Global hunger is a global problem. I don’t know that there was a time in the history of the world that we were better equipped with the resources, technology, power and money to be able to solve world hunger then we have today. It’s so obvious we have the resources and ability to do this that the UN’s first Millennium Development Goal is to:
- Reduce by half the proportion of people living on less than a dollar a day
- Reduce by half the proportion of people who suffer from hunger
We, as the human race, have agreed to accomplish this goal within the next 8 years (2015). It doesn’t look like we are on track. It seems we can talk the talk, but we can’t walk the walk. It seems we need to do something more drastic to make this goal a priority in the world.
What if we (meaning the human race) collectively took a ‘hunger strike’ of sorts and refused to eat out until we figured out this issue of global hunger? Could you imagine the implications something like that would have?
First of all, just in the USA we spend 354.4 billion dollars eating out each year. Just that, without the help of any government could solve world hunger. If we stopped eating out an entire sector of industry would suddenly be crippled and can you imagine the outcry from the CEO’s to the burger flippers? If there was no demand for beef overseas, we might suddenly free up enough livestock and grain to feed the people who need it most.
Blow up a building or start playing with nuclear stuff and we’ll hope in multi-million dollar jets, mobilize thousands of troops, and unify a whole country to zero there energy and hatred on one man. Thousands dying every day is the same story that was happening before I was born. It’s the same dull, unexciting, situation that was happening as relatives bought me cute little baby outfits when I was little, friends bought me cheap plastic toys, as pizza and breadsticks were enjoyed at Showbiz, and it’s the same story now as I take my fun money and go for a night on the town.
It should disturb us today, it should have bothered us ten years ago. Could you imagine a collective hunger strike and the implications that would have?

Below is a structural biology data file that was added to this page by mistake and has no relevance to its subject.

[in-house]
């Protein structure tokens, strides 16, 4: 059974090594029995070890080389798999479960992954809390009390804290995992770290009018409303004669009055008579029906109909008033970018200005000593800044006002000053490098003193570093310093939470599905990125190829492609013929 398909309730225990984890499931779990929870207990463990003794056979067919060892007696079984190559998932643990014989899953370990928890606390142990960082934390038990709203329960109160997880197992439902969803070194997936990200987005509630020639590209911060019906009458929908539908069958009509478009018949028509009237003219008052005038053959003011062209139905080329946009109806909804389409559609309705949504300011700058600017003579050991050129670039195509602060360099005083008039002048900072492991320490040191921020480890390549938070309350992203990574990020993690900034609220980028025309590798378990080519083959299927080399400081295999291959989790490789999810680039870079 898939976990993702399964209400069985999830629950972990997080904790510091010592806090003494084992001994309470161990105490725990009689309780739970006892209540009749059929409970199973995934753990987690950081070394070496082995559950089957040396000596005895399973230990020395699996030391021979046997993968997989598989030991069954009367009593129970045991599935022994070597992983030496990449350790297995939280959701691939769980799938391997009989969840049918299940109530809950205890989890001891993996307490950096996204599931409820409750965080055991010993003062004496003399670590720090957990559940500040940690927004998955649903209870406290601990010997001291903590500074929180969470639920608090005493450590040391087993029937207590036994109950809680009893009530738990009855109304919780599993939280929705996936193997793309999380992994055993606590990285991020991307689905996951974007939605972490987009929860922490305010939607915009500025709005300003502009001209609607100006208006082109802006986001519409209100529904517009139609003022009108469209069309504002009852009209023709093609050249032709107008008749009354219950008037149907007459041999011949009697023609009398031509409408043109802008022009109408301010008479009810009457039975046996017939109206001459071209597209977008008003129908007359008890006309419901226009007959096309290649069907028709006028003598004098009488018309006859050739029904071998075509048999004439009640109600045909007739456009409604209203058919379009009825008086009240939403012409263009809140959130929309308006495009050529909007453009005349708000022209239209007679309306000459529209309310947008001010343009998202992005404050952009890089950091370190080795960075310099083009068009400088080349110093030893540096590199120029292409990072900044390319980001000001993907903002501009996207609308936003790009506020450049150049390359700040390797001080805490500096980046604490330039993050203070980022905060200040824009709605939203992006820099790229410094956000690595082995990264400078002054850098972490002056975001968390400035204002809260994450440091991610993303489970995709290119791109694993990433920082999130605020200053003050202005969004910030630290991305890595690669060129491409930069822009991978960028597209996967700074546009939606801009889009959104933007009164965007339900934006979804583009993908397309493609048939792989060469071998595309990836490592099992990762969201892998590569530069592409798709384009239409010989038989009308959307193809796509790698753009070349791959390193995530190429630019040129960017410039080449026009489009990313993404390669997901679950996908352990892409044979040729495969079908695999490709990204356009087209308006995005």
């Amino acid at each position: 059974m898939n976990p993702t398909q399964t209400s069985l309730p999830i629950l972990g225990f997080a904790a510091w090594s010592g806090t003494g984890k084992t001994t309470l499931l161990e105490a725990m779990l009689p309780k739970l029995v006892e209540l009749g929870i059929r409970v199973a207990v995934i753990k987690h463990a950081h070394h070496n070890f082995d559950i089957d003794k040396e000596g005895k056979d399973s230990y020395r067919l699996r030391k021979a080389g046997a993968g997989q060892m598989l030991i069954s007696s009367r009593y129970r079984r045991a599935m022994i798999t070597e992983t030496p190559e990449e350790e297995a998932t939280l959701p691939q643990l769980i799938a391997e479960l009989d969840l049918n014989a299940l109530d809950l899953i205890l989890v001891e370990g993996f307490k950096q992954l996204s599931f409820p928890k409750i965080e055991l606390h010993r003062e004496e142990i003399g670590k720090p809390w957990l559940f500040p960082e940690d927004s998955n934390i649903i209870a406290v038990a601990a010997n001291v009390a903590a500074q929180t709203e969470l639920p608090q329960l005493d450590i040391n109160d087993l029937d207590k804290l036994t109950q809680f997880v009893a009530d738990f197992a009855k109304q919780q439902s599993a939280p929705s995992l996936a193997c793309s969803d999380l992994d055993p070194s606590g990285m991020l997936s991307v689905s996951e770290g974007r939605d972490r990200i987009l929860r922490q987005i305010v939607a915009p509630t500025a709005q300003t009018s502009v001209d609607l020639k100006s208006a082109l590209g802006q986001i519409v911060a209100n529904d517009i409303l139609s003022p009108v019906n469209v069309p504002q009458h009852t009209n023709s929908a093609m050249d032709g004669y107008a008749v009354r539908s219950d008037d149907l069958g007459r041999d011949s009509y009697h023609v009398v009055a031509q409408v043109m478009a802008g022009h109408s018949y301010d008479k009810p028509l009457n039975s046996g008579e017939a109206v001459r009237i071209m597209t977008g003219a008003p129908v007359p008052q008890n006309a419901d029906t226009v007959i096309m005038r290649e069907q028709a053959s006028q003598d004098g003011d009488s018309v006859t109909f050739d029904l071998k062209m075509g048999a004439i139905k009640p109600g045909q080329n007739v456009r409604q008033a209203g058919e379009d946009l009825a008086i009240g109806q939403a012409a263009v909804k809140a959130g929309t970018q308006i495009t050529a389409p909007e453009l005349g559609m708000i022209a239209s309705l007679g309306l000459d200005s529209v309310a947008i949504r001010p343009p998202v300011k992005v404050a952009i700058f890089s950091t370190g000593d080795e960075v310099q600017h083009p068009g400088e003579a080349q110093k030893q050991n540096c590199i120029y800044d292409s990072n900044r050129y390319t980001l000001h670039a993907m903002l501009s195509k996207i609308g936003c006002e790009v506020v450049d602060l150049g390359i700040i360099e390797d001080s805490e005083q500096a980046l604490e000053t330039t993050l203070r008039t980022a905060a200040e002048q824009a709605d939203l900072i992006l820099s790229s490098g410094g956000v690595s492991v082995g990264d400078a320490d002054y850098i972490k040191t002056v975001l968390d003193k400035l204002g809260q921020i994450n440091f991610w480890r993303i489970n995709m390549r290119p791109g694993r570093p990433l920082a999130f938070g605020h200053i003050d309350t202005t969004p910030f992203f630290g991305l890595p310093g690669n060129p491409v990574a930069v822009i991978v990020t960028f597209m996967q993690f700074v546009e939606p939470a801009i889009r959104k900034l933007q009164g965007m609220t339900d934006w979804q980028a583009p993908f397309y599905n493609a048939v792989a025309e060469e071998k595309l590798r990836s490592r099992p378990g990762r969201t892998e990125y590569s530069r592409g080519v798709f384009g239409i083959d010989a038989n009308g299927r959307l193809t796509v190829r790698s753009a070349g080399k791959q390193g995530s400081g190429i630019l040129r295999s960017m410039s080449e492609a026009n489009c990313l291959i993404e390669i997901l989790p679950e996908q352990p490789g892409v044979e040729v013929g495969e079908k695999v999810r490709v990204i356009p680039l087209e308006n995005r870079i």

I’m a visionary of sorts. What I mean is that I often think about and dream about what would happen if… the big radical amazing changes we long to take place actually took place. In an effort to encourage my imagination and spread the vision of change to others, I’m gonna start writing once in a while some of these thoughts. Don’t know if I’ll call them by a unique title or not, any ideas?
In reflection on yesterdays post on Jesus’ statements on Wealth…
What if Everyone Who Read The Bible Lived Out What Jesus said about Wealth and Possessions.
First of all, I think there would be a lot more people that chose to step out of the rat race, selling their possessions and wandering the land (just like Jesus!). But let’s think on a large scale. I’m not gonna look up specific numbers, but let’s just suppose there are 1 billion people in the world who actually read the Bible. If each of them read Jesus’ words and chose to live their lives accordingly it would mean incredible change in the world. Let’s assume they chose to continue at their jobs, provide the basics for their family and gave the rest to those in need.
There would be no one homeless or without something to eat in the entire United States. If a Bible reader saw a person walking the street with nothing to eat or no were to sleep they would bring them to their house and feed them, clothe them, and provide them with shelter. If they didn’t have room at their home they would do as the Samaritan and provide the finances to feed, clothe and shelter their companion until they are well enough to make it on their own.
Organizations like World Vision and Compassion which sponsor children through out the world would suddenly have more finances available then children and they would have to quadruple their service to every child in the entire world.
We could probably fully fund feeding, vaccinating, providing clean water, educating, and housing ever person on the planet.
And just in case you thought there wasn’t any validity to this, here’s a stat from Generous Giving:
Generosity Potential (American Churchgoers)
1. If members of historically Christian churches in the United States had raised their giving to the Old Testament’s minimum standard of giving (10 percent of income) in 2000, an additional $139 billion a year would become available.